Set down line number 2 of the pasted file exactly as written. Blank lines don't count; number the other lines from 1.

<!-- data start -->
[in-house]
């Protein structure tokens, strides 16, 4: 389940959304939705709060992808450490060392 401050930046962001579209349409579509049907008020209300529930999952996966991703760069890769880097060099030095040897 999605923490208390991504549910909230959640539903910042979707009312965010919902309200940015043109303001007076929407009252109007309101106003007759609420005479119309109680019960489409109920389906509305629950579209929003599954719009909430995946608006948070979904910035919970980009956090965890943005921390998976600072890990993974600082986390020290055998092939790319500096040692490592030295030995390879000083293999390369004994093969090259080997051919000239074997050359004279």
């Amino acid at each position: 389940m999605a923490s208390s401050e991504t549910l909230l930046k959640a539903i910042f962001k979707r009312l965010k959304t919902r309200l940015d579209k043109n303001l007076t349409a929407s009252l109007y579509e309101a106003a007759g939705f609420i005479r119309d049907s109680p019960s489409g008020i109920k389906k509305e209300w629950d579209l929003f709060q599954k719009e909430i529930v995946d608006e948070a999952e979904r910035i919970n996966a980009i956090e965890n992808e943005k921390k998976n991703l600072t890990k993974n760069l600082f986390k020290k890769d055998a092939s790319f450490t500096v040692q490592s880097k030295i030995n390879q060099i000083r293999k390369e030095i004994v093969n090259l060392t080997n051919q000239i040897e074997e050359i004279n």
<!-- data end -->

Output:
């Protein structure tokens, strides 16, 4: 389940959304939705709060992808450490060392 401050930046962001579209349409579509049907008020209300529930999952996966991703760069890769880097060099030095040897 999605923490208390991504549910909230959640539903910042979707009312965010919902309200940015043109303001007076929407009252109007309101106003007759609420005479119309109680019960489409109920389906509305629950579209929003599954719009909430995946608006948070979904910035919970980009956090965890943005921390998976600072890990993974600082986390020290055998092939790319500096040692490592030295030995390879000083293999390369004994093969090259080997051919000239074997050359004279």